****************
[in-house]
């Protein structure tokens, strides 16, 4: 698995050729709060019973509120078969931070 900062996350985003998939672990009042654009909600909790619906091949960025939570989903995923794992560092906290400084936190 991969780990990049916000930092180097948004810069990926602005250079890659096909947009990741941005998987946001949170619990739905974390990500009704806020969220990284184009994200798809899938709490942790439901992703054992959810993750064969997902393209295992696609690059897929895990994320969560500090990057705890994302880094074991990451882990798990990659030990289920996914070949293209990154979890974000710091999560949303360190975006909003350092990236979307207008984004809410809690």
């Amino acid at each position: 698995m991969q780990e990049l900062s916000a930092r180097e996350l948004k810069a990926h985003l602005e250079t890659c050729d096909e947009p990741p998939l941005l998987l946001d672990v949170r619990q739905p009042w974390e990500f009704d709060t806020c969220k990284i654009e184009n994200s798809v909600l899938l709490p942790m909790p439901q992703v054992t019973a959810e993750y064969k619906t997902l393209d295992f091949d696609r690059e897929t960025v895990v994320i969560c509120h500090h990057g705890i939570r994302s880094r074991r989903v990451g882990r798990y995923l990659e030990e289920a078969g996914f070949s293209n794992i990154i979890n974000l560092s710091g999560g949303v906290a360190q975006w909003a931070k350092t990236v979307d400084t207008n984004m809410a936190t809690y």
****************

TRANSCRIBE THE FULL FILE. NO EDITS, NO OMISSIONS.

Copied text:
[in-house]
């Protein structure tokens, strides 16, 4: 698995050729709060019973509120078969931070 900062996350985003998939672990009042654009909600909790619906091949960025939570989903995923794992560092906290400084936190 991969780990990049916000930092180097948004810069990926602005250079890659096909947009990741941005998987946001949170619990739905974390990500009704806020969220990284184009994200798809899938709490942790439901992703054992959810993750064969997902393209295992696609690059897929895990994320969560500090990057705890994302880094074991990451882990798990990659030990289920996914070949293209990154979890974000710091999560949303360190975006909003350092990236979307207008984004809410809690």
């Amino acid at each position: 698995m991969q780990e990049l900062s916000a930092r180097e996350l948004k810069a990926h985003l602005e250079t890659c050729d096909e947009p990741p998939l941005l998987l946001d672990v949170r619990q739905p009042w974390e990500f009704d709060t806020c969220k990284i654009e184009n994200s798809v909600l899938l709490p942790m909790p439901q992703v054992t019973a959810e993750y064969k619906t997902l393209d295992f091949d696609r690059e897929t960025v895990v994320i969560c509120h500090h990057g705890i939570r994302s880094r074991r989903v990451g882990r798990y995923l990659e030990e289920a078969g996914f070949s293209n794992i990154i979890n974000l560092s710091g999560g949303v906290a360190q975006w909003a931070k350092t990236v979307d400084t207008n984004m809410a936190t809690y």